ATLANTA — Private lab tests show there may have been salmonella at a second plant operated by the peanut company at the center of a national outbreak, but the potentially tainted products were not sent to consumers, Texas health officials said Tuesday.
The Peanut Corp. of America plant in Plainview, Texas, had operated unlicensed and uninspected for nearly four years, heightening food safety concerns already swirling around the company. Although no recalls related to the plant were announced Tuesday, federal inspectors have begun looking for any signs of problems similar to those found at company plant in Georgia identified as the source of the salmonella outbreak.
Peanut Corp. temporarily closed the Texas plant Monday night at the request of health officials after tests found “the possible presence of salmonella” in some of its products, the Texas Department of Health said.
The Texas plant produces peanut meal, granulated peanuts and dry roasted peanuts. Texas state health officials said that possibly contaminated peanut meal and granulated peanuts had not been sent to customers. Potentially contaminated dry roasted peanuts were shipped to a distributor, but were caught before reaching the public, state officials said.
The company is being investigated in connection with an outbreak that has sickened 600 people and may have caused at least eight deaths. More than 1,840 possibly contaminated consumer products have been recalled in one in one of the largest product recalls ever.
State inspectors pulled samples from the Texas plant Feb. 4, giving half to Peanut Corp. for independent testing and sending half to a state lab, which is common practice, said Doug McBride, spokesman for the Texas Department of State Health Services.
Peanut Corp. received a “presumptive positive” result from a private lab Monday, which strongly indicates salmonella is present but requires further testing to confirm, McBride said.
The state’s lab results came back negative Tuesday, but McBride said it’s possible for one part of a given lot of product to test positive while another part of the same lot tests negative.
Peanut Corp. closed its plant in Blakely, Ga., last month after federal investigators identified that facility as the source of the salmonella outbreak. Company spokeswoman Amy Rotenberg in an e-mail declined to comment beyond the company’s earlier statement Tuesday that said the plant would voluntarily close while state officials investigated.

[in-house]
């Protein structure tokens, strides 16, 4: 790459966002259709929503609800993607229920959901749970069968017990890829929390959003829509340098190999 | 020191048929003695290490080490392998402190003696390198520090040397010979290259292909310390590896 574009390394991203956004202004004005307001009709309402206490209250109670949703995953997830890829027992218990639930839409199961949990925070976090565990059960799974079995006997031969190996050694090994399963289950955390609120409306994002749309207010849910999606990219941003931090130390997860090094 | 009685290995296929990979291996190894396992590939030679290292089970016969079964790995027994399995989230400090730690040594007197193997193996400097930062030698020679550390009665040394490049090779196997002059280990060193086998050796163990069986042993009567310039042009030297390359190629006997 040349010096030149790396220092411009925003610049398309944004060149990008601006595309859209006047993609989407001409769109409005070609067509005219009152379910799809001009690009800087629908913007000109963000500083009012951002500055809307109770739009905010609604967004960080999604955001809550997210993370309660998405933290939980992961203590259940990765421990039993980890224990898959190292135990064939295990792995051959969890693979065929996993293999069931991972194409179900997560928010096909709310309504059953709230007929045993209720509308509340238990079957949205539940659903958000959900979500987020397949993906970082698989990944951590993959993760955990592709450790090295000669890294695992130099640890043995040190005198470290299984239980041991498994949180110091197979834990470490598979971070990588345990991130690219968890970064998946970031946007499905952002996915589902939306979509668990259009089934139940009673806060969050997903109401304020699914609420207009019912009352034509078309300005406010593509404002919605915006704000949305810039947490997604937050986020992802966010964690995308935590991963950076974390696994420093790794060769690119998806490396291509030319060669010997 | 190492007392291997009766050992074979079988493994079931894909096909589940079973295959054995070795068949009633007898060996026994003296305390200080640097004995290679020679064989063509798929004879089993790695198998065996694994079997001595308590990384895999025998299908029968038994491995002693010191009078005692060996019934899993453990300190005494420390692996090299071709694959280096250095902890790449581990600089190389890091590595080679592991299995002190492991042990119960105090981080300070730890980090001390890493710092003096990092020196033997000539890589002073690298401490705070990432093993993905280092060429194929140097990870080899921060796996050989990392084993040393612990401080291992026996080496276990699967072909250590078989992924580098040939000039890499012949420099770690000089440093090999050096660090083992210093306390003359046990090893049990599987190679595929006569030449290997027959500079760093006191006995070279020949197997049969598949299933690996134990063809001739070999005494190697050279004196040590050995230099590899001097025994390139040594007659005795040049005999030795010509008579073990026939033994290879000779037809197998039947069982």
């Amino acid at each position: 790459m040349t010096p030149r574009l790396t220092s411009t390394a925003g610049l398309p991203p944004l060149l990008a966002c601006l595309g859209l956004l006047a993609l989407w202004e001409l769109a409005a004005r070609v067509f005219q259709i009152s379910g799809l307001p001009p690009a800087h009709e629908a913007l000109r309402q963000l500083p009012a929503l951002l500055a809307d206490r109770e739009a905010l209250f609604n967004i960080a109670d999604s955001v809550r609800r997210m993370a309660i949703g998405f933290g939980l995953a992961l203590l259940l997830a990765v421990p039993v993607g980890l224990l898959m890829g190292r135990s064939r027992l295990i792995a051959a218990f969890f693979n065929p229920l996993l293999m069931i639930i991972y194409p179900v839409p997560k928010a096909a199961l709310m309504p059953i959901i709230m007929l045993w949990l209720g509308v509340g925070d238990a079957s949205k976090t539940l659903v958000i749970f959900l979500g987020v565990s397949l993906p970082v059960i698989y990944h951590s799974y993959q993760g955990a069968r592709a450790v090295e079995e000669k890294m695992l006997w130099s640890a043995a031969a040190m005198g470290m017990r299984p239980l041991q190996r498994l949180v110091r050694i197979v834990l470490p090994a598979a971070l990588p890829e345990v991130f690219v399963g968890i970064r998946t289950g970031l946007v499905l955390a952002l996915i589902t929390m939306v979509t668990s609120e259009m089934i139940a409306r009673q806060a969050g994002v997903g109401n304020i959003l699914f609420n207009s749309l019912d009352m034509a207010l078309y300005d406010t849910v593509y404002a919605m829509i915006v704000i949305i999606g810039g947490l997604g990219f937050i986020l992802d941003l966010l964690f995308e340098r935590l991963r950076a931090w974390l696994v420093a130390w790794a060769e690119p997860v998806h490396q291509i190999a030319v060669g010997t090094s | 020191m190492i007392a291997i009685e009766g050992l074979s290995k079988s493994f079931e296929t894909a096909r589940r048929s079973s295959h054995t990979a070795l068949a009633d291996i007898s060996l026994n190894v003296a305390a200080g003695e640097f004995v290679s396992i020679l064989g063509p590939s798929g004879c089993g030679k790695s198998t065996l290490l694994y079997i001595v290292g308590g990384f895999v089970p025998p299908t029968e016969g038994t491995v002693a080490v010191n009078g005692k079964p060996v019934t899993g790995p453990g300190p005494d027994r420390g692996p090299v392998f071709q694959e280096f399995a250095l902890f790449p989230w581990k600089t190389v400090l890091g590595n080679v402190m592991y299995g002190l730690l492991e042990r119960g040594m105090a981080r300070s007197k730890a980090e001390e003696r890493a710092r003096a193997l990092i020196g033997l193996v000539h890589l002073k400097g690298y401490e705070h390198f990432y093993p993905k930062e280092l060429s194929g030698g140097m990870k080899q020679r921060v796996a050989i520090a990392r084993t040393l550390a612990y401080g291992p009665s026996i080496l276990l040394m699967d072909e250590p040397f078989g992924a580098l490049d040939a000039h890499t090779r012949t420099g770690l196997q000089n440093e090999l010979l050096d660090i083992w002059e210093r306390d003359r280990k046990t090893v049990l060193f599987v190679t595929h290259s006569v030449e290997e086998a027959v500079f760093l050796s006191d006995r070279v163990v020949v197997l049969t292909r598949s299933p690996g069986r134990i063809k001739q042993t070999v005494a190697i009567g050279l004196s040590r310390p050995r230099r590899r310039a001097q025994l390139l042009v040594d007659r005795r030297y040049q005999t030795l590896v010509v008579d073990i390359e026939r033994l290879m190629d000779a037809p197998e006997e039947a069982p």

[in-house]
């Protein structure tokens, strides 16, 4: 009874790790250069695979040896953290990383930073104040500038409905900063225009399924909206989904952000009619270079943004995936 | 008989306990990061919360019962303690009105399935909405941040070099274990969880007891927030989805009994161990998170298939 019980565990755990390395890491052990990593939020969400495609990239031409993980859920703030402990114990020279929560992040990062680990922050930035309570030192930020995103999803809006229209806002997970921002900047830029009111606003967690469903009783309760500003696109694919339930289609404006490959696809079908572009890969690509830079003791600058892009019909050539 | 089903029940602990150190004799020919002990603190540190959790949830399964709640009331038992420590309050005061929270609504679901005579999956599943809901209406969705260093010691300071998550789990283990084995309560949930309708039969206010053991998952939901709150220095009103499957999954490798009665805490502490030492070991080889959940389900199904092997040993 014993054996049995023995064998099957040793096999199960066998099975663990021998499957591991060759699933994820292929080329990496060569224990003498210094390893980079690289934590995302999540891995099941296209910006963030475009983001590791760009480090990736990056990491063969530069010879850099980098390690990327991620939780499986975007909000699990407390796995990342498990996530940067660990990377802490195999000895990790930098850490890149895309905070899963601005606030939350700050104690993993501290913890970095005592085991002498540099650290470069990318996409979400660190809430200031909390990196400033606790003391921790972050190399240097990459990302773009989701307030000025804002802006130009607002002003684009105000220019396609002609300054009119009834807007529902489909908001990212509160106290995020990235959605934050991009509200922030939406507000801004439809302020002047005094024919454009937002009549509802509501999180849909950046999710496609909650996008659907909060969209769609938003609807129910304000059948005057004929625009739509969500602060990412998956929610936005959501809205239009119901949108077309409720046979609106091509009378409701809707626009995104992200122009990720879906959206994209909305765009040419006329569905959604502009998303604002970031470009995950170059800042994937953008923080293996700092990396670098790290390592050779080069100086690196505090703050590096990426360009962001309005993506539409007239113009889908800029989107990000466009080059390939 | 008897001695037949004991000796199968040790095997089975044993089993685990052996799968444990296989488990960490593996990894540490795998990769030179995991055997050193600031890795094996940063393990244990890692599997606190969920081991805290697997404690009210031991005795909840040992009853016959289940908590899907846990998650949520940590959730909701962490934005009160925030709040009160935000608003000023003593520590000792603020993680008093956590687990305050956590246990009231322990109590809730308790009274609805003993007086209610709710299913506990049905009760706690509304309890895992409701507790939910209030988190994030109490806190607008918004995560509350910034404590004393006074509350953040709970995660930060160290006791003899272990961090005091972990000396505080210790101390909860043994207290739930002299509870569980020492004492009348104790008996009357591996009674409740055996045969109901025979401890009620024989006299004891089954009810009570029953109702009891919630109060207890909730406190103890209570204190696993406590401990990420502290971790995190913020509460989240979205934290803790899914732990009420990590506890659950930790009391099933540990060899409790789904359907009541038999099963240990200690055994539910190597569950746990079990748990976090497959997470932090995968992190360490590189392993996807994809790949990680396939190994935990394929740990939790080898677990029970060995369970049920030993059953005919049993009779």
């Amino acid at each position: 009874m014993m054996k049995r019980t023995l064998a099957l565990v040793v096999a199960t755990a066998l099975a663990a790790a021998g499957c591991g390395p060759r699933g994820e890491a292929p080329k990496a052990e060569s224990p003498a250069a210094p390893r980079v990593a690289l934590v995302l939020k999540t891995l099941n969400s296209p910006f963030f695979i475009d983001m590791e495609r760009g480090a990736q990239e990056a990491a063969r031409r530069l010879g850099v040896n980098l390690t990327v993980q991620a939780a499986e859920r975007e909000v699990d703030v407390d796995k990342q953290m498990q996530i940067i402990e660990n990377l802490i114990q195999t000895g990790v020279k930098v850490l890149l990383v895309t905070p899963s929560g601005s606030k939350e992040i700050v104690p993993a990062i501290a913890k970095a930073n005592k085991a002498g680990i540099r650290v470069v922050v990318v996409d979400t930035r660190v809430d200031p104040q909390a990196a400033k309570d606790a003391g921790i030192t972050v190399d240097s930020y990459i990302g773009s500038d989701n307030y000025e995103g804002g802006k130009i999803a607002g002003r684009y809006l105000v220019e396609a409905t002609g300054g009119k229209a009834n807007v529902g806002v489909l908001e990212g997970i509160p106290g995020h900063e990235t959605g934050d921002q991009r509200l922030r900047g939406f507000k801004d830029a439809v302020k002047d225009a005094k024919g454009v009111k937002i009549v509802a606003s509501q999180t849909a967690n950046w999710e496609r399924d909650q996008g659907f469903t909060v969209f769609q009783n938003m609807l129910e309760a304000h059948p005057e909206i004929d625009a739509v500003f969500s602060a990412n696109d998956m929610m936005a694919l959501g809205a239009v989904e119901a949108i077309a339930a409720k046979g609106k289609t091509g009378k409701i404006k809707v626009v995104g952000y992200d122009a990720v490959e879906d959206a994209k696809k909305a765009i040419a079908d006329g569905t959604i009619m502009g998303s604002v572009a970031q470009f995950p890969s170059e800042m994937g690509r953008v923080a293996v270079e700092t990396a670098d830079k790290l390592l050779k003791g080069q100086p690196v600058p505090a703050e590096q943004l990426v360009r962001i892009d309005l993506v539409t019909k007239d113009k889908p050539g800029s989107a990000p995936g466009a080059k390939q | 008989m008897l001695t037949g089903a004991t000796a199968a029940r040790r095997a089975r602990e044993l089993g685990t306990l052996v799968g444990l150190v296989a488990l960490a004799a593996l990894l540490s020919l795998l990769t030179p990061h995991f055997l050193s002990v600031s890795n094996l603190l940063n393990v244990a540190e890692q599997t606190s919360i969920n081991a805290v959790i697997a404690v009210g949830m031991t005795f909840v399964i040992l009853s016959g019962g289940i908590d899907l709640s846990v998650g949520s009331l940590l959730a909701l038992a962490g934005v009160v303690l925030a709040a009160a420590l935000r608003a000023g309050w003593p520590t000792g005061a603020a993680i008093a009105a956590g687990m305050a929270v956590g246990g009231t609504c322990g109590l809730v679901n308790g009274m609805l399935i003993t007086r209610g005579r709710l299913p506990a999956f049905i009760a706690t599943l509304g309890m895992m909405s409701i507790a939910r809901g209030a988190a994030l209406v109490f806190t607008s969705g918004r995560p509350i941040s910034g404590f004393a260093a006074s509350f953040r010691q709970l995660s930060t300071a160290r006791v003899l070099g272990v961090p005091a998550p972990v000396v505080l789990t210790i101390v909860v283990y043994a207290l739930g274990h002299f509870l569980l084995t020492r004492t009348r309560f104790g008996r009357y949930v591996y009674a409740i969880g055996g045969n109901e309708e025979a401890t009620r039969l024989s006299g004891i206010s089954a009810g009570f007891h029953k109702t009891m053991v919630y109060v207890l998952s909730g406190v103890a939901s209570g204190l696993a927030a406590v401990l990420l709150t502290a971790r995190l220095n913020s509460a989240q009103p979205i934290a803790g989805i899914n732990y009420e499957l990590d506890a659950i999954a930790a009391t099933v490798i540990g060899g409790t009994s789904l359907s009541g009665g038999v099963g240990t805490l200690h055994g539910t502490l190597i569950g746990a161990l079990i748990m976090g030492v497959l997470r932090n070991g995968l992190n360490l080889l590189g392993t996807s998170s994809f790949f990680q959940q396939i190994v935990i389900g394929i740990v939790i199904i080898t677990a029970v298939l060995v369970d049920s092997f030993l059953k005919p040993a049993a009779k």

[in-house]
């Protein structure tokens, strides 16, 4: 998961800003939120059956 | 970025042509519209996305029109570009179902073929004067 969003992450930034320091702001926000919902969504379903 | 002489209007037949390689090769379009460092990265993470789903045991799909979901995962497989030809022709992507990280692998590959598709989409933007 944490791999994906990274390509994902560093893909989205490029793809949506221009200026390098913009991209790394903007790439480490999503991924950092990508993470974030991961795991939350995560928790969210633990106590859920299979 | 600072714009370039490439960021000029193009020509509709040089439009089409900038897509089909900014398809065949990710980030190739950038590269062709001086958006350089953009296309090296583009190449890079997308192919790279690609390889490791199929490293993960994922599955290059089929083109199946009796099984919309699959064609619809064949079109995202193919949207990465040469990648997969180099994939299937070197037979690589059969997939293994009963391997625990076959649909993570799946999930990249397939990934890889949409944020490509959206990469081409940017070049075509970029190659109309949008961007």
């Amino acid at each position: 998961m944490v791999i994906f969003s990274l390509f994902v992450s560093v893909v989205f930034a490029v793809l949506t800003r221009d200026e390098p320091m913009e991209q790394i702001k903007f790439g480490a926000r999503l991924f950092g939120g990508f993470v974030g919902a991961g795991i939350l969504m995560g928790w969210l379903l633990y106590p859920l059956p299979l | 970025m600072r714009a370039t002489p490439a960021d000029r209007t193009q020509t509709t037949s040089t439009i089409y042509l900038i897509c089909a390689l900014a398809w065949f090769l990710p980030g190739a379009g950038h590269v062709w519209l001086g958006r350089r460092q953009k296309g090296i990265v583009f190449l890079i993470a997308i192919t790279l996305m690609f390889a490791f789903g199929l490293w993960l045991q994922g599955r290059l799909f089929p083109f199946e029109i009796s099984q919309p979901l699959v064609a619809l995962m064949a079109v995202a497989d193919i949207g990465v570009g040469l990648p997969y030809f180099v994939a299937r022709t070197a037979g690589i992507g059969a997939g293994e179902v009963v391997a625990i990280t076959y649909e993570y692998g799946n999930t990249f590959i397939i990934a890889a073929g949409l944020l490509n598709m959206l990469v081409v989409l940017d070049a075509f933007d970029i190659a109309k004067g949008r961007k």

The Texas closing came a day after the FBI
The Texas closing came a day after the FBI, which is involved in a criminal investigation into the company, raided the company’s Georgia plant and its headquarters in Lynchburg, Va.
During their investigation at the Georgia plant, Food and Drug Administration inspectors found roaches, mold, a leaking roof and other sanitation problems. They also found two strains of salmonella. Though different from the outbreak strain, the discovery of the bacteria at the plant signaled a hole in food safety.
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The FDA said last week the company knowingly shipped salmonella-laced products from the Georgia plant after tests showed the products were contaminated. Federal law forbids producing or shipping foods under conditions that could make it harmful to consumers’ health.
FDA inspectors are back at the Texas plant following the private lab results Monday, said Mike Rogers, head of FDA’s field investigations. The federal inspectors are going back through the plant more thoroughly to determine whether there are problems similar to those discovered at the Georgia plant, he said.
Rogers said no recalls related to the Texas products were yet planned because it doesn’t appear they made it to consumers.
Products with peanuts from the Plainview plant were distributed to a handful of Northern California Whole Foods Market stores but were pulled from shelves Tuesday “in an overabundance of caution,” said Libba Letton, spokeswoman for the Austin-based company. She did not know exactly how many stores were affected.
An Associated Press investigation last week revealed that the Texas plant, which opened in March 2005 and was run by a subsidiary, Plainview Peanut Co., operated uninspected and unlicensed by state health officials until after the company came under investigation last month by the Food and Drug Administration. McBride said state officials did not take samples for salmonella testing during a Jan. 12 visit but that the FDA did take samples at the plant.
The company, which also operates a small plant under the name Tidewater Blanching in Suffolk, Va., sold its peanut butter to institutional clients, such as nursing homes, and its peanut paste to many other companies that used it as an ingredient in products ranging from cookies and ice cream to energy bars and pet treats. While the company initially said its products weren’t sold directly to consumers, it said Sunday that some were sold directly to discount retailers.
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